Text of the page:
, retired corporate writer.
7. Build niches (they’re your lifeblood)
“Oh, I write everything.” Oh, no you don’t. Not if you want anyone to hire you. Why not? People believe you can do what you’ve already done. And they want specifics. If you show someone you wrote an article about spine injuries, they’ll believe you can write articles about spine injuries. And nothing more.
So, be an expert. Know the highest-grossing industries and
the ones you’re most passionate about. Then target your favorite. You’ll get more work because A) clients will believe you can do it and B) you’ll have less competition. Think that’s too limiting? Don’t sweat it. Just build more niches down the road. Then target freelance copywriting jobs in all of them.
8. Hone your copywriting skills (it’s not magic)
Can you be a great, high-earning copywriter? Yes. But you have to write. A lot. You’ll get better over time. To speed things up, take a class
or read lots of great writing. (Check out SwipeFile
for examples.) Plus, use the excellent resources in the list below:
- The Boron Letters: This book is like a pair of X-ray glasses that let you see through a copywriter’s eyes.
- This Book Will Teach You How To Write Better: A cheap, fast way to learn to write better.
- Advertising Secrets Of The Written Word: Get up to speed with Joseph Sugarman’s ultimate copywriting work resource.
- Ogilvy On Advertising: The seminal work on advertising by the original mad man.
- On Writing Well: Why say “precipitation” when you can say “rain?” A short, crisp book on short, crisp writing.
- The Freelance Content Marketing Writer. A great book on how to build a solid writing business.
- Hemingway Editor app: Hemingway wrote notoriously short sentences. That’s key for copywriting jobs. The app will flag your run-ons and big words.
9. Get faster and grow a thick skin
One way to make more money at freelance copywriting jobs is writing faster. You’ll go broke writing 2,000 words in 3 days. The best way to write fast? Steep yourself in excellent research until writing great copy is almost as fast as talking. Blaze through your first draft, then spend the most time rewriting and polishing.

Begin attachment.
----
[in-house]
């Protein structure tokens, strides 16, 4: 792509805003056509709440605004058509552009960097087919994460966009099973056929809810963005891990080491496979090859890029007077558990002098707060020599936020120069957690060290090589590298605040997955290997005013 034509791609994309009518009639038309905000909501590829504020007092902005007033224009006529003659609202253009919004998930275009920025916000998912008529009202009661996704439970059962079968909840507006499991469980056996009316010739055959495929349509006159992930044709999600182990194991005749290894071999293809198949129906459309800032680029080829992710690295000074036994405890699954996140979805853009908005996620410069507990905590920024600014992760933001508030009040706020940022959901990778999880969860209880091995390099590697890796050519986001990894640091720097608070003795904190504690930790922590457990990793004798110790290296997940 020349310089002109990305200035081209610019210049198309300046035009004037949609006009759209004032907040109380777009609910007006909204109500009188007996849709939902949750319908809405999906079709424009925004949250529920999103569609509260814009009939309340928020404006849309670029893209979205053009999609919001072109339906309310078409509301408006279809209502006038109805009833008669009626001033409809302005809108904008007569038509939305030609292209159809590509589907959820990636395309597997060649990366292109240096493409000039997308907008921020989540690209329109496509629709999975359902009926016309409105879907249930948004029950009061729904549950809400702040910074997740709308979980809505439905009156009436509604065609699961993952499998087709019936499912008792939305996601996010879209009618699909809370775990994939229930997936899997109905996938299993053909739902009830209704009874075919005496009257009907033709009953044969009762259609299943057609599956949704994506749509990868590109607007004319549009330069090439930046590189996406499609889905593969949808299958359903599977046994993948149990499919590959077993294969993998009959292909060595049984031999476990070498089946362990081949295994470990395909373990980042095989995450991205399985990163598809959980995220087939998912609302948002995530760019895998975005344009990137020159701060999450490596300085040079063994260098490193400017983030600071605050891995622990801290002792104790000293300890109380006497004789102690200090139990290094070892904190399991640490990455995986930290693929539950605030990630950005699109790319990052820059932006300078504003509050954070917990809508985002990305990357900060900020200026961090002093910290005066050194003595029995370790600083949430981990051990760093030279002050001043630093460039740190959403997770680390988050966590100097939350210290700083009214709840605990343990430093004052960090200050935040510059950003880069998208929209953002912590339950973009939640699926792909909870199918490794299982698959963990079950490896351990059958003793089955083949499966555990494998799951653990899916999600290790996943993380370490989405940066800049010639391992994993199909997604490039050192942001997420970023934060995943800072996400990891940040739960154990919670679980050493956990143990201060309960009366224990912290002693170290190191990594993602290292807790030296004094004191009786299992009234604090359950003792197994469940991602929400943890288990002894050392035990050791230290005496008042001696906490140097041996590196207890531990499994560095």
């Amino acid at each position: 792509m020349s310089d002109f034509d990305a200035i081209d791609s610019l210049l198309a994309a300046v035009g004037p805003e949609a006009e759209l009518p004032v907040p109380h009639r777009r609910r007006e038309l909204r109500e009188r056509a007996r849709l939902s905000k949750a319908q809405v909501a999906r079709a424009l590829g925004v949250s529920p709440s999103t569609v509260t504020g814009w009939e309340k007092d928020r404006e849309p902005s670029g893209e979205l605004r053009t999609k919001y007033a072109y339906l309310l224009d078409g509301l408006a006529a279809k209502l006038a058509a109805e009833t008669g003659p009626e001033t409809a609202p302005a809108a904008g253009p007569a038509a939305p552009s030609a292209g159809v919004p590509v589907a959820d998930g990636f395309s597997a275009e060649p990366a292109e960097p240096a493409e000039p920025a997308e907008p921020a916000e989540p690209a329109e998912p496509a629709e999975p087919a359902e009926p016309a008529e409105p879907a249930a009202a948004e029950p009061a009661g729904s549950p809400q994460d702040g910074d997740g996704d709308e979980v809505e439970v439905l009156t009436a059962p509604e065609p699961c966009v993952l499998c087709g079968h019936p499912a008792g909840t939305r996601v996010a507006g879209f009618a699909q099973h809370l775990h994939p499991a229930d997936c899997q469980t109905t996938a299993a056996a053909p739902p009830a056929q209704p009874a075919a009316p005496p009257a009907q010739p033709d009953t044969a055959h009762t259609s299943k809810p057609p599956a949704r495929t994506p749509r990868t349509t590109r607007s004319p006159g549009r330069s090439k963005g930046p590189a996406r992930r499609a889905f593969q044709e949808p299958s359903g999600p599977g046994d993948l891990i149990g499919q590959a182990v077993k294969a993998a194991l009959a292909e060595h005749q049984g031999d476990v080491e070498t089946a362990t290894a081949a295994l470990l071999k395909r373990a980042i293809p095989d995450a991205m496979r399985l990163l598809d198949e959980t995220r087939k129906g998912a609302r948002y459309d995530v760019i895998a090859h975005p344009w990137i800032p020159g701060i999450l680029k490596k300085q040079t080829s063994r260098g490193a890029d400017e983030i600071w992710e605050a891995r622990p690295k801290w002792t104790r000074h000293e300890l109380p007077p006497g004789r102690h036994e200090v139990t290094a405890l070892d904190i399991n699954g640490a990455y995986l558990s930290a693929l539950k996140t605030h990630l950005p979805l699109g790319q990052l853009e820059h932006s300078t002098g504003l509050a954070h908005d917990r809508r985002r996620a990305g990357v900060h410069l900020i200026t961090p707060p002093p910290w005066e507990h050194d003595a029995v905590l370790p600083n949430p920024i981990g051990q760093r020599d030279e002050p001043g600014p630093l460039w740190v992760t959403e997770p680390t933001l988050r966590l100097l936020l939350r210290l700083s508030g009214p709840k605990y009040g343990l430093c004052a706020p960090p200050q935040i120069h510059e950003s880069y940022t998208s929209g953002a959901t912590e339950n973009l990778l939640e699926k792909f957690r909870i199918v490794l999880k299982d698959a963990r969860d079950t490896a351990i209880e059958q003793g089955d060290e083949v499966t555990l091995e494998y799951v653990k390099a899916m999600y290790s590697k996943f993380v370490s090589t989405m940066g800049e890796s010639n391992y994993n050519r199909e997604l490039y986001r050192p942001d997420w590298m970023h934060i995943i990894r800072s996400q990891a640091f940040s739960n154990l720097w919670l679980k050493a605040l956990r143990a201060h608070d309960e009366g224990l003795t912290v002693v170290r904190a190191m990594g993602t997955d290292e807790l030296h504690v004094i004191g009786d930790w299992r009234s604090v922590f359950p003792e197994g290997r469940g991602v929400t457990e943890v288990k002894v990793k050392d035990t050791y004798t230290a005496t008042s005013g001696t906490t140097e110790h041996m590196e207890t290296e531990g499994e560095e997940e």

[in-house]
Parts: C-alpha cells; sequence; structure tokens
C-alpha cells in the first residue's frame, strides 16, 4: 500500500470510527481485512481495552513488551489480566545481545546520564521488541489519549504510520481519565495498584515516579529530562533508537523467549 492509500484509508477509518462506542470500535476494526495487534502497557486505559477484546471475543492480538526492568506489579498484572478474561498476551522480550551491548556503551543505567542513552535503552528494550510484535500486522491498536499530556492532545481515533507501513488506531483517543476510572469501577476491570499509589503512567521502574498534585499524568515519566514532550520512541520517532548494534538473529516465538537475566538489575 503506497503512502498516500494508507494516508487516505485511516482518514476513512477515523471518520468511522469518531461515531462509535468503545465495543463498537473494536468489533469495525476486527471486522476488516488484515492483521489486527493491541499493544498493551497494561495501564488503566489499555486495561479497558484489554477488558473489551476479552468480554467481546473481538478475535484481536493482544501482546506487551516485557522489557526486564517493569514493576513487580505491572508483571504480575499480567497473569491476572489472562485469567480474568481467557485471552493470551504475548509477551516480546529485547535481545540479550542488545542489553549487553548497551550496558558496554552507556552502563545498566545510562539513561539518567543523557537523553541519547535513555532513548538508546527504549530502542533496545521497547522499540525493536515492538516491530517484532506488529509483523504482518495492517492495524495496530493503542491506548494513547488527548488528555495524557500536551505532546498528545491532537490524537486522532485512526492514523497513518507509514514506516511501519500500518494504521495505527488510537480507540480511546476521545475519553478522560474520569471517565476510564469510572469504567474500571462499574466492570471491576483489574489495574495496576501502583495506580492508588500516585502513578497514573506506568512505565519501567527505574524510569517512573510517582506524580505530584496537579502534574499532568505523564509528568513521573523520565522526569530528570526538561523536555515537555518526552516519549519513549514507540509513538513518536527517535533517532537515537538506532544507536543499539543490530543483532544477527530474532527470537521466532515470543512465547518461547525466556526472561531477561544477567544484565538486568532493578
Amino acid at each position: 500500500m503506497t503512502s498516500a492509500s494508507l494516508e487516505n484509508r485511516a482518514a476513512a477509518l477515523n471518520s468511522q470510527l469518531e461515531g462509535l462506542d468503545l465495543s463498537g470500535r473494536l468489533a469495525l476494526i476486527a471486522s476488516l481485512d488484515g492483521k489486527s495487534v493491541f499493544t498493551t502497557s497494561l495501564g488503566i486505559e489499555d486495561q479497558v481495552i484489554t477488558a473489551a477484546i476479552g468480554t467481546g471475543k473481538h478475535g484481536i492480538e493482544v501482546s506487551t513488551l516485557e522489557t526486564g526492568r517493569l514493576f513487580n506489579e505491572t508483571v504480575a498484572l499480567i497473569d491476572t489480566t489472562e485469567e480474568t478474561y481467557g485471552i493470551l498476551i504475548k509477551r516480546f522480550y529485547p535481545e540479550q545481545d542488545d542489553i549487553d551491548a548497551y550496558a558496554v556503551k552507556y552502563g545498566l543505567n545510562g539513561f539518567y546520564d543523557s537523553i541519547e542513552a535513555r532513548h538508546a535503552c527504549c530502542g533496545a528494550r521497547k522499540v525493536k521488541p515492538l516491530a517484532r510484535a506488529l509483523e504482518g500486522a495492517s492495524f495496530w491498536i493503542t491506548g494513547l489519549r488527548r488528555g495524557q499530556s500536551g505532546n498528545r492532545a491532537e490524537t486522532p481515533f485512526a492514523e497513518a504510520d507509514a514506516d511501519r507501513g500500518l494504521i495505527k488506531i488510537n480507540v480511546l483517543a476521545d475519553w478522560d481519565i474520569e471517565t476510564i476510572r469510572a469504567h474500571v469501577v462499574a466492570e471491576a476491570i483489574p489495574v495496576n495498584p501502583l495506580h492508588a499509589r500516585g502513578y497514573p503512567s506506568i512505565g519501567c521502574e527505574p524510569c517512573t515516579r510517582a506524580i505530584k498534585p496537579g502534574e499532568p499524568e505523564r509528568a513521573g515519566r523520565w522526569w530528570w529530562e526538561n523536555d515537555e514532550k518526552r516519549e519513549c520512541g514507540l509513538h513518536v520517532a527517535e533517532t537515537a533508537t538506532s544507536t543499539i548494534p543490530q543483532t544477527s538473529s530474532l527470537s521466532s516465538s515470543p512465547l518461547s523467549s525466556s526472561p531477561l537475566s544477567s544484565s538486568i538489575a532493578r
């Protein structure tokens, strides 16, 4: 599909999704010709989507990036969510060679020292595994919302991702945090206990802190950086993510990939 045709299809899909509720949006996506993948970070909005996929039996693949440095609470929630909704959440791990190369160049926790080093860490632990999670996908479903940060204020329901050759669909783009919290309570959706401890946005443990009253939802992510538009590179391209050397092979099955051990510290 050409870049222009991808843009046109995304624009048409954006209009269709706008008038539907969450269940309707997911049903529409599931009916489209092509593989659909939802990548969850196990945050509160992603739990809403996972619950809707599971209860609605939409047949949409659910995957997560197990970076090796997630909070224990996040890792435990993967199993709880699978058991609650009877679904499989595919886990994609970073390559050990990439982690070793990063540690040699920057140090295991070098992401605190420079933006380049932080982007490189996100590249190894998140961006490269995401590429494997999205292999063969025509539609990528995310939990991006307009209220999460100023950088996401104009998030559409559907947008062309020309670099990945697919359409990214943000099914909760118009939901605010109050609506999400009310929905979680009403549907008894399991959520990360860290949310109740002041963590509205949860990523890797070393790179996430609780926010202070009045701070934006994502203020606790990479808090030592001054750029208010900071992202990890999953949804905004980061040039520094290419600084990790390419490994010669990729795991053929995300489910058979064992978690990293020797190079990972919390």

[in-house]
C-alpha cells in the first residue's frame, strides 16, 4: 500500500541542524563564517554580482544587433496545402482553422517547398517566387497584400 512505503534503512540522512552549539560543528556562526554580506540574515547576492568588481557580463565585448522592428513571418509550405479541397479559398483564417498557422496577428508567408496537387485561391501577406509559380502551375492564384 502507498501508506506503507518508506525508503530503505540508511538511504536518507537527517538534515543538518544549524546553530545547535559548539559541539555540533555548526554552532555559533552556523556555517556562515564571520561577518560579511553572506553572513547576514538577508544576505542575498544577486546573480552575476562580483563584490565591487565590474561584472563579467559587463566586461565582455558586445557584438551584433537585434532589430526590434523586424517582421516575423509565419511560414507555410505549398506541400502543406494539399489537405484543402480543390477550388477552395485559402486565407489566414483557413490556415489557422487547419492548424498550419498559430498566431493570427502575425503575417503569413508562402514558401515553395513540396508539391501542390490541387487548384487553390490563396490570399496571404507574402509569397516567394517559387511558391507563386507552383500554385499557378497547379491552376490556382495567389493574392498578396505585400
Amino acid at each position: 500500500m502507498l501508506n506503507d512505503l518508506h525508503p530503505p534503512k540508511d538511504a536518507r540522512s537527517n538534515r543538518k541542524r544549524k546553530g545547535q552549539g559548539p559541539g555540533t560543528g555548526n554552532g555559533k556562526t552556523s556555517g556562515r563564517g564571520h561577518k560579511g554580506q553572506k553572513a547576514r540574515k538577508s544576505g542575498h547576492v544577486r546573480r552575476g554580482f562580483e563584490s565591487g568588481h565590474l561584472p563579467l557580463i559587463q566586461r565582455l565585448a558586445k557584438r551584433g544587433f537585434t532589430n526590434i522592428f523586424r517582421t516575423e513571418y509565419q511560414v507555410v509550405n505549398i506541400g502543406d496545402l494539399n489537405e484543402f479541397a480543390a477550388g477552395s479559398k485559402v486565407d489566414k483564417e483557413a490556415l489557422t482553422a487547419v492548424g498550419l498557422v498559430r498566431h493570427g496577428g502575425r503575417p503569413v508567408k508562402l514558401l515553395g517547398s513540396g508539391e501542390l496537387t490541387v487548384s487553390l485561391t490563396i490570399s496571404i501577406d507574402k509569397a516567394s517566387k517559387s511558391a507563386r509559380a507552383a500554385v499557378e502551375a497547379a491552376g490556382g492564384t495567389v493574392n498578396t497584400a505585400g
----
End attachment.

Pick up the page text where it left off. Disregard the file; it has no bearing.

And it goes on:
Also, don’t let rejection get to you. You’ll get rejected many times before you get a single attaboy. Who cares? This is business. This is craft. Shake it off and churn out another 500 words. And when an editor makes 50 margin comments, learn from it, then shake that off, too. It’s all part of getting better.
“Don’t be a diva. If an editor or publisher wants something a certain way by a certain time, then do it,” Jeanette Hurt, award-winning author.
10. Land consulting gigs (added bonus)
Want more money? Who doesn’t? Once you’re the subject matter expert, things get easier. Send emails and LinkedIn messages to podcast hosts in your niche. (They’re free advertising, and they’re fun!) Start a podcast yourself, or teach a few free online classes. Then start charging for your time.
Consult to businesses to share your expertise on copywriting or on the niche or niches you’ve begun to dominate. It’s not rare for consultants to earn $150 to $700 per hour, just for coaching companies and employees through the rough spots.
Anyone who can write can find remote or freelance copywriting jobs online. Now that you know how to become a copywriter, what will you do with it?
Can you find a few entry-level copywriter jobs today and apply to them? Can you build up 10 or 20 low-paying examples of your work, then start to raise your rates? If so, you’re on your way. Welcome to one of the most fun work-from-home jobs on the planet.
About the Author
Tom Gerencer is a contributing writer for HP® Tech Takes. Tom is an ASJA journalist, career expert at Zety.com, and a regular contributor to Boys' Life and Scouting magazines. His work is featured in Costco Connection, FastCompany, and many more.